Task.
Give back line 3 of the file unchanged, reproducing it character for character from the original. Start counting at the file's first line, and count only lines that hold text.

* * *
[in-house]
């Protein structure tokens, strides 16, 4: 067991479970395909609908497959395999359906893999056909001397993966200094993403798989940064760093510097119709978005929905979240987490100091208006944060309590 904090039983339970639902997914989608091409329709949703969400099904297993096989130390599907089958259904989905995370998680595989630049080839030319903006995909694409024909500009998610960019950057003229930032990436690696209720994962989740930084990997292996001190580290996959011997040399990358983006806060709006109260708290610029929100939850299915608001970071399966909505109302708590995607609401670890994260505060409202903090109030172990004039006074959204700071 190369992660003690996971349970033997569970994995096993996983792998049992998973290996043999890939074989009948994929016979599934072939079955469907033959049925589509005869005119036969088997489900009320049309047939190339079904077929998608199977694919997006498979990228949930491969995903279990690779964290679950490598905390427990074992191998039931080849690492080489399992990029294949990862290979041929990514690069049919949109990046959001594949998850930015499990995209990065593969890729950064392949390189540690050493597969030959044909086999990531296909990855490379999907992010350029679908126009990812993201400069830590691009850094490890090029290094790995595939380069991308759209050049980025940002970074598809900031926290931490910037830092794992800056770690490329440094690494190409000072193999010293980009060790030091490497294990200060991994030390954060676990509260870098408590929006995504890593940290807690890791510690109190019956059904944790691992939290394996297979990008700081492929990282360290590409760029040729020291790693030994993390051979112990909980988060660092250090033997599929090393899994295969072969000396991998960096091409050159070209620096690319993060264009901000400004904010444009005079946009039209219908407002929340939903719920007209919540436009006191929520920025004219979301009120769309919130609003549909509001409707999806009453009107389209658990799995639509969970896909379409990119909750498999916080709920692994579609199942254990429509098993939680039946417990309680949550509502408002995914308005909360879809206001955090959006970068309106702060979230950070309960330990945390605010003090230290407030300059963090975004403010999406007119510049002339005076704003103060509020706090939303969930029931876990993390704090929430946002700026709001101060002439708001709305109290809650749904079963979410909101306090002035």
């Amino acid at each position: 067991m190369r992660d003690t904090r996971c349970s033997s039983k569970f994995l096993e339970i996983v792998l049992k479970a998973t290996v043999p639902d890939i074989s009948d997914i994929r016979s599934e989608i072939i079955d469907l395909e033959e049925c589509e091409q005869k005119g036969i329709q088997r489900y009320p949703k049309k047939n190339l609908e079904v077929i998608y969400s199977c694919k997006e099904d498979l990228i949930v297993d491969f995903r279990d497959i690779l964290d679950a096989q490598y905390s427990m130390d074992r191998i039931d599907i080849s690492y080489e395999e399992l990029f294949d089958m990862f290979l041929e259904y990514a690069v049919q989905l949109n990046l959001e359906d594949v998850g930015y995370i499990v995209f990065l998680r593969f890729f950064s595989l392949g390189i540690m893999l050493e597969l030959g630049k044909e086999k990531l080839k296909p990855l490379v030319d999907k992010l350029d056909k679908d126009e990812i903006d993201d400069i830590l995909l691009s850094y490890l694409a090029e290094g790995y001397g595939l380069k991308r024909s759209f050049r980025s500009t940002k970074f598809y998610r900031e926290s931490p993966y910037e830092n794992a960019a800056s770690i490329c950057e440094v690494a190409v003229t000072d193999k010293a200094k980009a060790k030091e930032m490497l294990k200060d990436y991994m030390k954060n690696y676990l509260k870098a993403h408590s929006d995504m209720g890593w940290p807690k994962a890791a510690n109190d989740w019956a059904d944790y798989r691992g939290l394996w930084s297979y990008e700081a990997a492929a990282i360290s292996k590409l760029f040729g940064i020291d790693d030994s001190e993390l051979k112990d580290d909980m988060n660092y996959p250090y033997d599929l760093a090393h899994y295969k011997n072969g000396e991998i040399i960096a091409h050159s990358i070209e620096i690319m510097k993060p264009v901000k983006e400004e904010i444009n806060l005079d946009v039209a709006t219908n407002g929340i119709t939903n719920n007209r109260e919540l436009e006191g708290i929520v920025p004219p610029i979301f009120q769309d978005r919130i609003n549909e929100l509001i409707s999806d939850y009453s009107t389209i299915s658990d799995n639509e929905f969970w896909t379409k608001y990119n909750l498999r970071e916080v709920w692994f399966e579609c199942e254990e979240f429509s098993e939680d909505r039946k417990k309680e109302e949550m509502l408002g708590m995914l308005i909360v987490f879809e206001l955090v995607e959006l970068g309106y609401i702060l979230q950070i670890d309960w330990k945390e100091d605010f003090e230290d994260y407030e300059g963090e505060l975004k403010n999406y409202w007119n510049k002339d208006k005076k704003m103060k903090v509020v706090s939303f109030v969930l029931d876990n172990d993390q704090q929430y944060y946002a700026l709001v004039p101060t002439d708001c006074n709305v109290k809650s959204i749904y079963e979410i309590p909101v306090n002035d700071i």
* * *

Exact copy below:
């Amino acid at each position: 067991m190369r992660d003690t904090r996971c349970s033997s039983k569970f994995l096993e339970i996983v792998l049992k479970a998973t290996v043999p639902d890939i074989s009948d997914i994929r016979s599934e989608i072939i079955d469907l395909e033959e049925c589509e091409q005869k005119g036969i329709q088997r489900y009320p949703k049309k047939n190339l609908e079904v077929i998608y969400s199977c694919k997006e099904d498979l990228i949930v297993d491969f995903r279990d497959i690779l964290d679950a096989q490598y905390s427990m130390d074992r191998i039931d599907i080849s690492y080489e395999e399992l990029f294949d089958m990862f290979l041929e259904y990514a690069v049919q989905l949109n990046l959001e359906d594949v998850g930015y995370i499990v995209f990065l998680r593969f890729f950064s595989l392949g390189i540690m893999l050493e597969l030959g630049k044909e086999k990531l080839k296909p990855l490379v030319d999907k992010l350029d056909k679908d126009e990812i903006d993201d400069i830590l995909l691009s850094y490890l694409a090029e290094g790995y001397g595939l380069k991308r024909s759209f050049r980025s500009t940002k970074f598809y998610r900031e926290s931490p993966y910037e830092n794992a960019a800056s770690i490329c950057e440094v690494a190409v003229t000072d193999k010293a200094k980009a060790k030091e930032m490497l294990k200060d990436y991994m030390k954060n690696y676990l509260k870098a993403h408590s929006d995504m209720g890593w940290p807690k994962a890791a510690n109190d989740w019956a059904d944790y798989r691992g939290l394996w930084s297979y990008e700081a990997a492929a990282i360290s292996k590409l760029f040729g940064i020291d790693d030994s001190e993390l051979k112990d580290d909980m988060n660092y996959p250090y033997d599929l760093a090393h899994y295969k011997n072969g000396e991998i040399i960096a091409h050159s990358i070209e620096i690319m510097k993060p264009v901000k983006e400004e904010i444009n806060l005079d946009v039209a709006t219908n407002g929340i119709t939903n719920n007209r109260e919540l436009e006191g708290i929520v920025p004219p610029i979301f009120q769309d978005r919130i609003n549909e929100l509001i409707s999806d939850y009453s009107t389209i299915s658990d799995n639509e929905f969970w896909t379409k608001y990119n909750l498999r970071e916080v709920w692994f399966e579609c199942e254990e979240f429509s098993e939680d909505r039946k417990k309680e109302e949550m509502l408002g708590m995914l308005i909360v987490f879809e206001l955090v995607e959006l970068g309106y609401i702060l979230q950070i670890d309960w330990k945390e100091d605010f003090e230290d994260y407030e300059g963090e505060l975004k403010n999406y409202w007119n510049k002339d208006k005076k704003m103060k903090v509020v706090s939303f109030v969930l029931d876990n172990d993390q704090q929430y944060y946002a700026l709001v004039p101060t002439d708001c006074n709305v109290k809650s959204i749904y079963e979410i309590p909101v306090n002035d700071i």